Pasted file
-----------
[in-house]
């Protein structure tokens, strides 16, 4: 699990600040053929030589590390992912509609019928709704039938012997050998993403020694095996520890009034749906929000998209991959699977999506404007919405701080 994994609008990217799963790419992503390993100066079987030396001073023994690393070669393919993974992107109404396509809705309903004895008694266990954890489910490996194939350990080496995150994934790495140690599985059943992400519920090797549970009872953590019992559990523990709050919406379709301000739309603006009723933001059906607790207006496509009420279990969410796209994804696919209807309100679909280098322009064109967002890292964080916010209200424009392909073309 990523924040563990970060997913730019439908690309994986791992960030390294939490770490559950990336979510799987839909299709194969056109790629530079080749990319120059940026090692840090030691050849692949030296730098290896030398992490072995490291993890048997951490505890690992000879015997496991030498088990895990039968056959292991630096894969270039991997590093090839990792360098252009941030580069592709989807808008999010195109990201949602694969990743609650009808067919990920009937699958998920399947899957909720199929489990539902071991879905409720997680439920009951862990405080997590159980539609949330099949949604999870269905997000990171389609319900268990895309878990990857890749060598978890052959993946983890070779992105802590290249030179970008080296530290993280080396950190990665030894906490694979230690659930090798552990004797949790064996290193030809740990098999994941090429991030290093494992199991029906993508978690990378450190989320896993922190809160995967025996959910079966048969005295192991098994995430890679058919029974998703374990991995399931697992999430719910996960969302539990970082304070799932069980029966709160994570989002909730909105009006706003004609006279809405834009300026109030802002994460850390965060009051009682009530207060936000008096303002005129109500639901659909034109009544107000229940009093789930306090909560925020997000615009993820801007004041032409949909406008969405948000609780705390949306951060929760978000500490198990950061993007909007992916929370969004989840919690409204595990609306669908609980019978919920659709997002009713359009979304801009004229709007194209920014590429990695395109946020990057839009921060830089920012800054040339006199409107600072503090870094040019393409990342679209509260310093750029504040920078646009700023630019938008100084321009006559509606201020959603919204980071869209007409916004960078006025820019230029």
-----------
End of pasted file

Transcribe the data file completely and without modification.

[in-house]
């Protein structure tokens, strides 16, 4: 699990600040053929030589590390992912509609019928709704039938012997050998993403020694095996520890009034749906929000998209991959699977999506404007919405701080 994994609008990217799963790419992503390993100066079987030396001073023994690393070669393919993974992107109404396509809705309903004895008694266990954890489910490996194939350990080496995150994934790495140690599985059943992400519920090797549970009872953590019992559990523990709050919406379709301000739309603006009723933001059906607790207006496509009420279990969410796209994804696919209807309100679909280098322009064109967002890292964080916010209200424009392909073309 990523924040563990970060997913730019439908690309994986791992960030390294939490770490559950990336979510799987839909299709194969056109790629530079080749990319120059940026090692840090030691050849692949030296730098290896030398992490072995490291993890048997951490505890690992000879015997496991030498088990895990039968056959292991630096894969270039991997590093090839990792360098252009941030580069592709989807808008999010195109990201949602694969990743609650009808067919990920009937699958998920399947899957909720199929489990539902071991879905409720997680439920009951862990405080997590159980539609949330099949949604999870269905997000990171389609319900268990895309878990990857890749060598978890052959993946983890070779992105802590290249030179970008080296530290993280080396950190990665030894906490694979230690659930090798552990004797949790064996290193030809740990098999994941090429991030290093494992199991029906993508978690990378450190989320896993922190809160995967025996959910079966048969005295192991098994995430890679058919029974998703374990991995399931697992999430719910996960969302539990970082304070799932069980029966709160994570989002909730909105009006706003004609006279809405834009300026109030802002994460850390965060009051009682009530207060936000008096303002005129109500639901659909034109009544107000229940009093789930306090909560925020997000615009993820801007004041032409949909406008969405948000609780705390949306951060929760978000500490198990950061993007909007992916929370969004989840919690409204595990609306669908609980019978919920659709997002009713359009979304801009004229709007194209920014590429990695395109946020990057839009921060830089920012800054040339006199409107600072503090870094040019393409990342679209509260310093750029504040920078646009700023630019938008100084321009006559509606201020959603919204980071869209007409916004960078006025820019230029």